Take a Hike

23 August 2017

Rising costs associated with many university services remain largely unaddressed even after a review into rising fees.

The Academic Consultation and Coordination Committee (ACCC) ordered a review into growing student service fees at the University of Melbourne over the last month.

Hopeful students and the University of Melbourne Student Union (UMSU) associates awaited a verdict that would ease the widespread dissatisfaction felt by much of the student body.

The ACCC formulates proposals on “a wide variety of academic and student-related matters”, according to their mission statement. It has additionally taken on UMSU student representative, Conor Serong, in order to diversify its voice.

Yet, despite Serong’s admission, the review failed to explicitly address the fee hikes which have taken place within the last year.

The fees that have proved to be most troublesome are those relating to the graduation ceremony, replacement student cards and re-enrolment fees for various courses.

The graduation fees, for example, started at $155 in early 2016 only to amount to a colossal $215 by the year’s close.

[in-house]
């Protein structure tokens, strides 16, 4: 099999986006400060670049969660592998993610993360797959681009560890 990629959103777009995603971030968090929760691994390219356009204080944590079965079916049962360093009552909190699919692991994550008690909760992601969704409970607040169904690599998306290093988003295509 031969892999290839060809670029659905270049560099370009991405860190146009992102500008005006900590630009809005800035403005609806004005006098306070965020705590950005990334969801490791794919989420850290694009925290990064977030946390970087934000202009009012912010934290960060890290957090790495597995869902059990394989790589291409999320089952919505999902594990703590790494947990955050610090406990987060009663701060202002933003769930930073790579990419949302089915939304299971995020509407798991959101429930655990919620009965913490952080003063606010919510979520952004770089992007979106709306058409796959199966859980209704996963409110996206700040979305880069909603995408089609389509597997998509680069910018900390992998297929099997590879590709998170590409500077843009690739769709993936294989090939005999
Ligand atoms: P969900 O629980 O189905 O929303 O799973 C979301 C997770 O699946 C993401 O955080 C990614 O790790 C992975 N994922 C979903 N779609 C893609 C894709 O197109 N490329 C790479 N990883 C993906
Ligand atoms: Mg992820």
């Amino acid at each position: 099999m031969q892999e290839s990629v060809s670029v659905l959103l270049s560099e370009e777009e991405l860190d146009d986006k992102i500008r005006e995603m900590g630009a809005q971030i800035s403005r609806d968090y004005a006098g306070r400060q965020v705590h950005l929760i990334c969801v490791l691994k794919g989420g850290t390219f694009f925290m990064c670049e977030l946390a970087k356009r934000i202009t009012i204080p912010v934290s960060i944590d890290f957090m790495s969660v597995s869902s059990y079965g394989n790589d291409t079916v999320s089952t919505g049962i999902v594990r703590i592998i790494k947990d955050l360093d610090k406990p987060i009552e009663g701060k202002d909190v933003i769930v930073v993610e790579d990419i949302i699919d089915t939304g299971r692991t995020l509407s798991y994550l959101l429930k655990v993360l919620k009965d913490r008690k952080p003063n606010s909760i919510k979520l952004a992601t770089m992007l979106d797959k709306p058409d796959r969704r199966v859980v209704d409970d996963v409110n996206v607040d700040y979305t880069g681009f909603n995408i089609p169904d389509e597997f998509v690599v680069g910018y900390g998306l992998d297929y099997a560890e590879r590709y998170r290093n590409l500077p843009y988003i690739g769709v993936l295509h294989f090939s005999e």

Emma Visentin, a physiotherapy student at the University of Melbourne, tells Farrago that this is too expensive.

“A lot of people in my course are students who are working part time and don’t have that much money.”

Despite the cost, Visentin claims that she would participate in the ceremony regardless. This is something, perhaps, that cannot be said for all university students.

The ACCC review has, however, been effective in introducing online service, ‘My eQuals’. This service provides students with digital academic records and transcripts that are available to download for free at any time.

As a result, the transcript fees encountered in the postage and manufacture of a physical certificate are avoided.

A clue as to why the ACCC has not equally tackled the numerous other costs associated with the university experience may be provided by Vice Chancellor, Glyn Davis.

The Vice Chancellor explained that “student fees at Melbourne University will soar by 61 per cent in some courses to manage Federal Budget Cuts”, in an interview with journalist Michelle See-Tho.

Such increases in course fees may therefore spill over to the service arena. This means charges may continue to rise.

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